Our ASA VPN clients are connecting and everything is working fine except that a large number of users are using two DNS servers that I want to decommission. While the ASA access-list allows the DNS traffic, neither one is configured to hand them out as DNS resolvers for VPN clients. These are not casual nslookups or digs either. For instance, there are hundreds of Active Directory SRV record queries.
I have a need to stop them from using these two DNS servers ASAP because it's holding up a project of mine to decomission them.
First, does anyone know how a user can override the VPN supplied DNS servers? I tried a few things and failed.
Second, is there a way to force users to only use the ones configured on the ASA's?
Last, if all else fails, can I create a static translation on the ASA to redirect the queries from these two servers to two other servers? I haven't found anything on CCO that says I can't create a static but I haven't found anything that says I can either.
Thanks and that's the conclusion I have come to after looking at the configuration. However I am hesitant to block it until I understand it as these are very important users and I don't want to be the guy to cause them any problems.
Just to clarify, the two DNS servers in question were never configured in a group policy but somehow users are overriding the group policy settings.
A little more history is that the users in question had an Altiris push to hard code the two DNS servers in question for their LAN interfaces. The push shouldn't have touched the VPN interfaces but who knows? I was unable to easily hard code them on the Cisco VPN interfaces without also changing the IP address configuration which showed up as being hardcoded to 0.0.0.0. Maybe I'll play around with that today to at least understand how they are getting past the VPN group policy settings.
Well truth is that if there is no dns server pushed via the vpn attributes then the client will use the ones on the LAN. So if these dns servers were there and the vpn server does not send any other server ip it will use the ones on the LAN
Ah ha! That might align with a theory of mine. We do and always have had the two correct DNS servers configured in the default policy which I understand will be used by every other policy that doesn't have an explicit configuration for other servers. We do not have any other explicit DNS policies.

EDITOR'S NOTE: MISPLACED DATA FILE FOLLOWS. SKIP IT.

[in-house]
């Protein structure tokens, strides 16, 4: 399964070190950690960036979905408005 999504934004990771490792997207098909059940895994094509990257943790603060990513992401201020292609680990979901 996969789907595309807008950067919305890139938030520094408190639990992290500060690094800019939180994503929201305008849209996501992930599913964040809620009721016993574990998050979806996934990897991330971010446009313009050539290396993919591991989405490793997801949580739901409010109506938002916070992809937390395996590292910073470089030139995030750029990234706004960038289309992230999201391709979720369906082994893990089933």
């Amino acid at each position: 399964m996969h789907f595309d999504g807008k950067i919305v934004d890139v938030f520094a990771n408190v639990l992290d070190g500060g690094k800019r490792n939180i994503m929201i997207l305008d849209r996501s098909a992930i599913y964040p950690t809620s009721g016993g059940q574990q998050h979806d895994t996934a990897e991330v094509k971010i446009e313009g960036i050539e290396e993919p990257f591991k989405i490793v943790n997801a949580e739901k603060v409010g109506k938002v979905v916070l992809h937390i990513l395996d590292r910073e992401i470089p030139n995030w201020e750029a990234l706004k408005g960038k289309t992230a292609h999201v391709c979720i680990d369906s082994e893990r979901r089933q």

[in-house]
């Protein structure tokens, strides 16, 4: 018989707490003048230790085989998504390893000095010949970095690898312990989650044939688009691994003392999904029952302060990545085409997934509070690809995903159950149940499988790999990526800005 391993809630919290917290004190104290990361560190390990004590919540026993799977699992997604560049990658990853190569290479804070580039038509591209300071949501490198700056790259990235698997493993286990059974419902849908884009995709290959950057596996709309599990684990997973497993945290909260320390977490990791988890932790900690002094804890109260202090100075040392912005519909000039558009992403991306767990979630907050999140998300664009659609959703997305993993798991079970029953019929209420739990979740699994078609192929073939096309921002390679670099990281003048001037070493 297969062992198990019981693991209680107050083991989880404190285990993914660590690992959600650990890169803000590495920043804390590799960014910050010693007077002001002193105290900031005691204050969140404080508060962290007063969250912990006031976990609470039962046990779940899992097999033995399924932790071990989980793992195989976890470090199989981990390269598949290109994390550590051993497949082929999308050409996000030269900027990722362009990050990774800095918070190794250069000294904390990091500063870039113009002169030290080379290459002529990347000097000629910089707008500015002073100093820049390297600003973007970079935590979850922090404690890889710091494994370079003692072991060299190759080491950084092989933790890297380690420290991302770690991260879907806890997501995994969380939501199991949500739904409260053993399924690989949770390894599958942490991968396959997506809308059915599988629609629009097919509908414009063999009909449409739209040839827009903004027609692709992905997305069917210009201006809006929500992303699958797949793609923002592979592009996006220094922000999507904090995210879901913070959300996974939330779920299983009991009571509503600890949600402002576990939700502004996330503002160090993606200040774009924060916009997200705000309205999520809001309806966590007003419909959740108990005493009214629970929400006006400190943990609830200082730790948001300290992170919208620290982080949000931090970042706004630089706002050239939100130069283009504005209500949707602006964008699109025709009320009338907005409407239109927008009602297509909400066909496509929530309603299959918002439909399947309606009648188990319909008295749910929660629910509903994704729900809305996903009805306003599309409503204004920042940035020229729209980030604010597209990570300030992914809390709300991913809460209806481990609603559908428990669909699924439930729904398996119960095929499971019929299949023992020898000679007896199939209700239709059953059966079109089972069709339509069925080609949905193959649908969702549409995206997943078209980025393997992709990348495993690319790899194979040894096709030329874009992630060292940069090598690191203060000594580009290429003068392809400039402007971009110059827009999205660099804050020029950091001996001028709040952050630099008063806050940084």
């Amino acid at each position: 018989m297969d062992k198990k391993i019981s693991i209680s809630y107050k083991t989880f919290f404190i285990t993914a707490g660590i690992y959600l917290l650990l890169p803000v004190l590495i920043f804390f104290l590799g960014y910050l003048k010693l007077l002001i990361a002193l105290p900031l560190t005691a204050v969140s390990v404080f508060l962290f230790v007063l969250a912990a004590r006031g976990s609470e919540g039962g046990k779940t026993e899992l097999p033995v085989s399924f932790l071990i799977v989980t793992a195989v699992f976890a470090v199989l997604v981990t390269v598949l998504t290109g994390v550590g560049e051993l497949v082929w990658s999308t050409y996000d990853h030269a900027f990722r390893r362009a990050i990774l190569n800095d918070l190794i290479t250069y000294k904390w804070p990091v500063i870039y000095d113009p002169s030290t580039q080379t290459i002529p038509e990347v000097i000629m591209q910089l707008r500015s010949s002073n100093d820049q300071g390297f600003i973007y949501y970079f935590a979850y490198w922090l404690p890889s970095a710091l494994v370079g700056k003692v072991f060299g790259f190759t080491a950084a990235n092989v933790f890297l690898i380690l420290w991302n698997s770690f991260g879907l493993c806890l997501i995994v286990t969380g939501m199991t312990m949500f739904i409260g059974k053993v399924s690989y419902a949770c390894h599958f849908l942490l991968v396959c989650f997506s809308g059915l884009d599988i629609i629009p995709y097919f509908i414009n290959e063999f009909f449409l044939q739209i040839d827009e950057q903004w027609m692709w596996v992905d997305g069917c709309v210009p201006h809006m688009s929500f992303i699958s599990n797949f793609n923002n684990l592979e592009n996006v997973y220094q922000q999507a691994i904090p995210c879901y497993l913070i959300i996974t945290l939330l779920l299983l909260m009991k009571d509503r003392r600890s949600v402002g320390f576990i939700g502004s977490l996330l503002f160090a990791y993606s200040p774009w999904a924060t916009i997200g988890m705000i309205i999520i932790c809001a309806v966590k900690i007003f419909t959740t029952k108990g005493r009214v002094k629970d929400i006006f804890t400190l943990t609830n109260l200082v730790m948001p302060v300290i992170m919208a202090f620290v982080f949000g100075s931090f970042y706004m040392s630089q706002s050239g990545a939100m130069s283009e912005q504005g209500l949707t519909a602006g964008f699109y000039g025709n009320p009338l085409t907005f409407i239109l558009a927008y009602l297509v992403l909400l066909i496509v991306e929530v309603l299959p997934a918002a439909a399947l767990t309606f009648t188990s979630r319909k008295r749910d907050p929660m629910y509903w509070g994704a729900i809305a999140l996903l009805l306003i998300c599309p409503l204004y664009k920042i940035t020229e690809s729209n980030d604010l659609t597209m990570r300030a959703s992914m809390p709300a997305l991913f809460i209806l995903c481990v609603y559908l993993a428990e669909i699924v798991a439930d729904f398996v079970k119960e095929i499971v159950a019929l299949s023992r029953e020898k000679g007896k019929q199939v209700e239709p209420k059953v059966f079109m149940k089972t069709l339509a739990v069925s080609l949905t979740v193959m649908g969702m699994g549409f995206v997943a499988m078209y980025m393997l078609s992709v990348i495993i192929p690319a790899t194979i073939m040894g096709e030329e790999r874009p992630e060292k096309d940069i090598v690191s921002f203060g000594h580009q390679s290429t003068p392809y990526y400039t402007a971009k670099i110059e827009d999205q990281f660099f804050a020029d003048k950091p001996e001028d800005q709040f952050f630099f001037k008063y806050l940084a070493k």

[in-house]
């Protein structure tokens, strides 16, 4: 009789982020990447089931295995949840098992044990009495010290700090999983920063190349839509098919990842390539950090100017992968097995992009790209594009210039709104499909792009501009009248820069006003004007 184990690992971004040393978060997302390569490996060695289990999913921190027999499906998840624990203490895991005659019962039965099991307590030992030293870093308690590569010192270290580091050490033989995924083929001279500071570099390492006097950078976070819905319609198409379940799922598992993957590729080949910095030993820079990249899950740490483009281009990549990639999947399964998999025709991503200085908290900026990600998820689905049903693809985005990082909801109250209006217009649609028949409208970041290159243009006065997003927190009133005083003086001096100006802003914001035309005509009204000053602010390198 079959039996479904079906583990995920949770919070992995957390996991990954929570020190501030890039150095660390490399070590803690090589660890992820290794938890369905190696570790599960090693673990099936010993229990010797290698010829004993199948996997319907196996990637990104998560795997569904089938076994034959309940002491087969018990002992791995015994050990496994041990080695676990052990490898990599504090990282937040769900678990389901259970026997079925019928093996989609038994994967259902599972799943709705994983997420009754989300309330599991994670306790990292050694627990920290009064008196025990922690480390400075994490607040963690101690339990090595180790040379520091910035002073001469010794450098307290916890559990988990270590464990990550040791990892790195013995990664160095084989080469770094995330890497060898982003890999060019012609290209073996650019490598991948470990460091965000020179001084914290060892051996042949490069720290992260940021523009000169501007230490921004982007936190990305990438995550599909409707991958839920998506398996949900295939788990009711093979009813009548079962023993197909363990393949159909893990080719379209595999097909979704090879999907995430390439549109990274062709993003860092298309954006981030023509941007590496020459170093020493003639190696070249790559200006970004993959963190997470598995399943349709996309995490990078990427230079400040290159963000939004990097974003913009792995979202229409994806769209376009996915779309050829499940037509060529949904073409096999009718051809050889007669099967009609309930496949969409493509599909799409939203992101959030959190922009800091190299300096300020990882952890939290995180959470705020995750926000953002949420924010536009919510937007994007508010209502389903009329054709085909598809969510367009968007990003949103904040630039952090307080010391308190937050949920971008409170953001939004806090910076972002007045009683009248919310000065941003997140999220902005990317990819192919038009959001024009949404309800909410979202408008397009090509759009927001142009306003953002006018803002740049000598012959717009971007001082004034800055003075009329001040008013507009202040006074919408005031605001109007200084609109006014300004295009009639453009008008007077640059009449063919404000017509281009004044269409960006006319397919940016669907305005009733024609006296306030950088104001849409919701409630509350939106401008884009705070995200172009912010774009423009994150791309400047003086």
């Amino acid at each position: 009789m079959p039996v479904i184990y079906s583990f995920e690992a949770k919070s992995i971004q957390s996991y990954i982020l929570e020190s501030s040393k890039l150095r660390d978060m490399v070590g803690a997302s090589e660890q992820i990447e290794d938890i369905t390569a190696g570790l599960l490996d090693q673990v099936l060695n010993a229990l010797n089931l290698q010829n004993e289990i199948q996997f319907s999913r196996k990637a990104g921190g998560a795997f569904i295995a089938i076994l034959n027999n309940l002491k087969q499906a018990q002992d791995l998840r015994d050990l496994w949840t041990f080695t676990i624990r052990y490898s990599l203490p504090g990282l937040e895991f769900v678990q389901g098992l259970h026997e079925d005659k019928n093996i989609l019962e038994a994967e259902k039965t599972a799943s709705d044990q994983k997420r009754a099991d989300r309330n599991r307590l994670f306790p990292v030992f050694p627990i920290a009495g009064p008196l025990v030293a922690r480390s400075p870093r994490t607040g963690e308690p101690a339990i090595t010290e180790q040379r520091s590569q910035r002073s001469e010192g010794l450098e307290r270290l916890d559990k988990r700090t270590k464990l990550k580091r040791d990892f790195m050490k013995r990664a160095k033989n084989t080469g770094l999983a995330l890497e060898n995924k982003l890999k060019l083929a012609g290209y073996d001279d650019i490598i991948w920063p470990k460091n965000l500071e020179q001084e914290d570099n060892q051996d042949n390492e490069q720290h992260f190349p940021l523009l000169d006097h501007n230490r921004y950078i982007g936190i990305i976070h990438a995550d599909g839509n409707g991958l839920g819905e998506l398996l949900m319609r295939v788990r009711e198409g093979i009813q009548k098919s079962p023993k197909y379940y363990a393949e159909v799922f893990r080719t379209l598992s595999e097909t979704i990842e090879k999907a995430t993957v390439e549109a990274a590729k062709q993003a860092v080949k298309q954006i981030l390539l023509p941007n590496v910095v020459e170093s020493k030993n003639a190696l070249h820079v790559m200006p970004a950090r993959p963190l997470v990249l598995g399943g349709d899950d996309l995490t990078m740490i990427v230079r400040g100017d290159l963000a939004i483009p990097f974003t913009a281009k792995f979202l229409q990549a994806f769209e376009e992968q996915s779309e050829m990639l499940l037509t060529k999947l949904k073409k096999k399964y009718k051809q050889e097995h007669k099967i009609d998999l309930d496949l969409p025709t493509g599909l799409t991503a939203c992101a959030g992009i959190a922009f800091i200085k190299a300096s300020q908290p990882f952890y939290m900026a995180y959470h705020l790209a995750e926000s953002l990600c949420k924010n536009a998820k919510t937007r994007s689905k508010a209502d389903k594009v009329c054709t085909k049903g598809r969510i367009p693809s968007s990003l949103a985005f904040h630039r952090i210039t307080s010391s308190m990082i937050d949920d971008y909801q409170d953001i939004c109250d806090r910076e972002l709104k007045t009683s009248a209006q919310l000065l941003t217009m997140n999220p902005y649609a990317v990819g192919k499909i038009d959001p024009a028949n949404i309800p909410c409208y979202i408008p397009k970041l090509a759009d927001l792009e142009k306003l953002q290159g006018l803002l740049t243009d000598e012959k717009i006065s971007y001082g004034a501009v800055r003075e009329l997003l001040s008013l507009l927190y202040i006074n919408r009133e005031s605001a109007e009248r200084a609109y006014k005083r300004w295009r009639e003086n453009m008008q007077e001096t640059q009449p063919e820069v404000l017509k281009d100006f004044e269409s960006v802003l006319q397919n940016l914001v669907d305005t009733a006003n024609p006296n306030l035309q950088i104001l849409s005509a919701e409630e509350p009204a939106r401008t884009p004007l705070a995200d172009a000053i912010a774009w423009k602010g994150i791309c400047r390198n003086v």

Based on traces from past issues we've found that (at least our Microsoft workstation build) only waits about a second before resending a query to the next server in line.
There would be frequent queries that would take longer than two seconds to resolve such as Internet queries that have not been cached and bogus queries which there will be no answer unless the domain is valid.
Do you think it would it be possible that the VPN users are sending queries to both of the VPN configured servers and then, when they don't get a timely response, send the query to the DNS servers configured on the LAN interfaces?
I got some very interesting results. I hard coded my DNS servers on my LAN interface and connected via the VPN. I then tried various methods of overriding the VPN DNS configuration and was not successful.
Interesting to me was that I changed the destination server in NSLOOKUP and sent some queries. The queries resolved properly but the snoop I was running on the Unix DNS server showed that I had not made any queries to it at all. I tested the snoop by pinging the server which proved I wasn't doing something wrong.
My only conclusion is that the ASA redirected my DNS query to one of two (or both) of the DNS servers configured in the policy.
This has me perplexed because I manage our DNS and if I direct a query to a particular server I need to know if the server is responding or not. Had I not done this test I would not have known that the Cisco VPN is of limited usefullness to me for DNS troubleshooting, at least for DNS queries sent directly from the VPN client workstation.
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